Israel is not simply allowed to go behind closed doors. It is permitted to cynically subvert the normal diplomatic protocol and procedures - and the May government cheerfully allows them to get away with it. According to the BBC, the Israeli ambassador in London helped arrange at least one of Priti Patel’s meetings, even though David Quarrey, the British ambassador in Tel Aviv, knew nothing about it.

Israel is not simply allowed to go behind closed doors. It is permitted to cynically subvert the normal diplomatic protocol and procedures

This reflects very badly on the British government, very badly on the Conservative party and, above all, raises worrying questions about Britain's relationship with Israel. How can Britain possibly play the role of honest broker in the Middle East if ministers are permitted to get away with this kind of behaviour? 

How can the Palestinians possibly trust Britain? The answer is that they can't.

A commitment betrayed

This episode also explains a great deal that was discordant and wrong about last night's dinner between Israeli Prime Minister Benjamin Netanyahu and May to celebrate the 100th anniversary of the Balfour Declaration.

Of course it was right that this dinner should take place: the Balfour Declaration in 1917 was a momentous event because it helped give birth to a new nation within three decades.

But May should have been even-handed. She should have made certain that she met senior Palestinian politicians as well as Netanyahu. She made no attempt to do so.

Israeli Prime Minister Benjamin Netanyahu and UK Prime Minister Theresa May in London on 2 November 2017 (AFP)

It is understandable that representatives of the Palestinian Authority in Ramallah were not invited to the dinner. But why were they not even consulted? Remember that the Balfour Declaration did not just commit Britain to establish a Jewish homeland: it also committed Britain to do its utmost to protect the rights of the Palestinian people.

This was a commitment that the British have clearly betrayed. This imbalance goes right through the British political system. During the past week, there have been a number of important events held by the Palestinians with the intention of telling their side of the story.

But May did not attend a single one of them. Nor did any of her ministers.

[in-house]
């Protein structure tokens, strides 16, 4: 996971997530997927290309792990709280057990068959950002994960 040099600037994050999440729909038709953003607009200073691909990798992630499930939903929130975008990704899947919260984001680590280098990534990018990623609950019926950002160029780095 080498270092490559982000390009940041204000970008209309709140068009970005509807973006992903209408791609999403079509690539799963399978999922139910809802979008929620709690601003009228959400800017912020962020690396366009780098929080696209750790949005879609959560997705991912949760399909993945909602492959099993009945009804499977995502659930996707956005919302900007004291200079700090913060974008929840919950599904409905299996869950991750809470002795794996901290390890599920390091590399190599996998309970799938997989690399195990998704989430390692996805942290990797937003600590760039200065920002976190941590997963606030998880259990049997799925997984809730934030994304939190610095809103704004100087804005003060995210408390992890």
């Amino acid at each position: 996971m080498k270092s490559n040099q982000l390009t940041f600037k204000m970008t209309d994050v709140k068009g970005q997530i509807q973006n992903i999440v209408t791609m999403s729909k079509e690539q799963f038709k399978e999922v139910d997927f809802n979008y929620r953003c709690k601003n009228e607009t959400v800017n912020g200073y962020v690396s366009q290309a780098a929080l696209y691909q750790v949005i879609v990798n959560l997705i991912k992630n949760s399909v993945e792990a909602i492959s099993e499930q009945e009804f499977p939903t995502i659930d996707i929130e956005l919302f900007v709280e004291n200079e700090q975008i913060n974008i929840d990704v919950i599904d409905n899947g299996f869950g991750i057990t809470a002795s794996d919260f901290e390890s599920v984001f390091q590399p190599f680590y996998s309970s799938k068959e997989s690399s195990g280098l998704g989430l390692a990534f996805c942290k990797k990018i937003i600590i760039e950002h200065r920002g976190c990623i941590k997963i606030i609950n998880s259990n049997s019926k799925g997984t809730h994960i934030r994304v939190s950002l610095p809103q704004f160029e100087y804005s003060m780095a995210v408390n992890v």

Why no investigation?

Here's one final thought about the Priti Patel affair. Last week, May ordered Jeremy Heywood, her cabinet secretary, to investigate alleged inappropriate behaviour by Mark Garnier, a junior minister, towards his former assistant.

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This is a business which would normally have been sorted out by the Tory whip's office, in consultation with the Tory party chairman.

But the revelation that Patel has been in unauthorised and undisclosed communication with senior Israelis, without alerting the Foreign Office, is a far more serious government matter for a cabinet secretary.

We need to know exactly who Patel met. Landale reports allegations, without providing evidence, that she may have been seeking funding for a potential leadership bid.

Did Patel come under pressure to reduce British funding for Palestinian projects? What exactly did she discuss when she met Yair Lapid, chairman of the Yesh Atid party and a former Israeli finance minister? Why didn’t she inform the Foreign Office? Were officials from her own department informed? Did No 10 know? If so, did it approve the trip?

Why wasn’t she accompanied by civil servants? Why did the Israeli ambassador know about her trip when the Foreign Office didn’t? Who else did she meet on this unauthorised visit?

These are serious questions to which any British prime minister with any sense of integrity would want to know the answer. We need a Cabinet Office inquiry into Patel's trip to Israel, and the findings need to be made public.

If there has been impropriety, then Patel should be rebuked and, if necessary, apologise for her contemptuous breach of standard Whitehall procedure.

But May has shown no curiosity about any of this. This lack of action sends a clear message to all Palestinians: Britain cannot be trusted.

Peter Oborne won best commentary/blogging in 2017 and was named freelancer of the year in 2016 at the Online Media Awards for articles he wrote for Middle East Eye. He also was British Press Awards Columnist of the Year 2013. He resigned as chief political columnist of the Daily Telegraph in 2015. His books include The Triumph of the Political Class, The Rise of Political Lying, and Why the West is Wrong about Nuclear Iran.

The views expressed in this article belong to the author and do not necessarily reflect the editorial policy of Middle East Eye.

Photo:Priti Patel, secretary of state for international development leaves Downing Street in June 2017 (Reuters/Stefan Wermuth)